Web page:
## Wednesday, March 28, 2012

Everyone knows that an angle is the space between two lines that intersect. Bamburgh Castle
An Angle can also refer to a member of the Germanic people that invaded England along with the Saxons and Jutes in the fifth century a.d. and merged with them to form the Anglo-Saxon peoples. Here's a photo of Bamburgh Castle, an imposing sandstone castle located on the coast at Bamburgh in Northumberland, England. In 1464, during the Wars of the Roses, Bamburgh became the first castle to succumb to cannon fire, suffering heavy damage. The ruins of the castle were restored and extended in the 18th and 19th centuries, leaving little of the earlier fortifications. Read more. In fishing, angle means "to fish with a hook," from the Old English angel (n.) "angle, hook, fishhook," related to anga "hook," and ang- "to bend" The figurative sense of this word is first recorded from the 1580s.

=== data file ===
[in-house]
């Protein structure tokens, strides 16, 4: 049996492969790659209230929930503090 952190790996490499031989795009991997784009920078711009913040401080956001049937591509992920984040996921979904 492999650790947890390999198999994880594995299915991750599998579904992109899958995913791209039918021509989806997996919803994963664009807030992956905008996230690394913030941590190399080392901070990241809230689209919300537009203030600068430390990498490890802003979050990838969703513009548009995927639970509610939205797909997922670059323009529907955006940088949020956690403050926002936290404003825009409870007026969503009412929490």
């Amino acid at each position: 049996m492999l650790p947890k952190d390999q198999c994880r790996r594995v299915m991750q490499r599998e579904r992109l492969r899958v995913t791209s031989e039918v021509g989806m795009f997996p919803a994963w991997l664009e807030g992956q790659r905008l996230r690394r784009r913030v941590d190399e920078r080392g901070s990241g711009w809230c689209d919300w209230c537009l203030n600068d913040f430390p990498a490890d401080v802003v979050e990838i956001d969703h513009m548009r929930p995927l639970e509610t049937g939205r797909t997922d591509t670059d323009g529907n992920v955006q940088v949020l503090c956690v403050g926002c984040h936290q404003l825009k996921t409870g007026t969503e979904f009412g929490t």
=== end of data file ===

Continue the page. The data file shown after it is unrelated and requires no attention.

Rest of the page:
In Excel Math, students learn about mathematical angles of all sizes. Here's a lesson sheet from Sixth Grade that explains the difference between adjacent, exterior, interior, and corresponding angles. Excel Math Sixth Grade Lesson Sheet

An angle is made up of two rays or line segments that intersect or have the same endpoint. There are many geometric definitions of an angle. Here are a few types of angles:

Acute Angle = an angle that measures less than 90º
Complementary Angles = two angles whose sum equals 90º

Obtuse Angle = an angle that measures more than 90º and less than 180º
Right Angle = a 90º angle (perpendicular lines form right angles where they cross)

Straight Angle = a 180º angle  Supplementary Angles = two angles whose sum equals 180º

Exterior Angle = an angle on the outside of two parallel lines that are intersected by another line (r and q are exterior angles on the diagram below)
Interior Angle = an angle on the inside of two parallel lines that are intersected by another line (m and n are interior angles on the diagram)
We see angles of every shape and size in the course of our daily lives. Read about tri-angles in our previous post. It's easy to find angles at school,

at home,
at work, and wherever we go.

See how many angles you and your students can find in each of these pictures. You can even make it a contest to see who can find the most right angles, obtuse angles, and acute angles. What's your angle?

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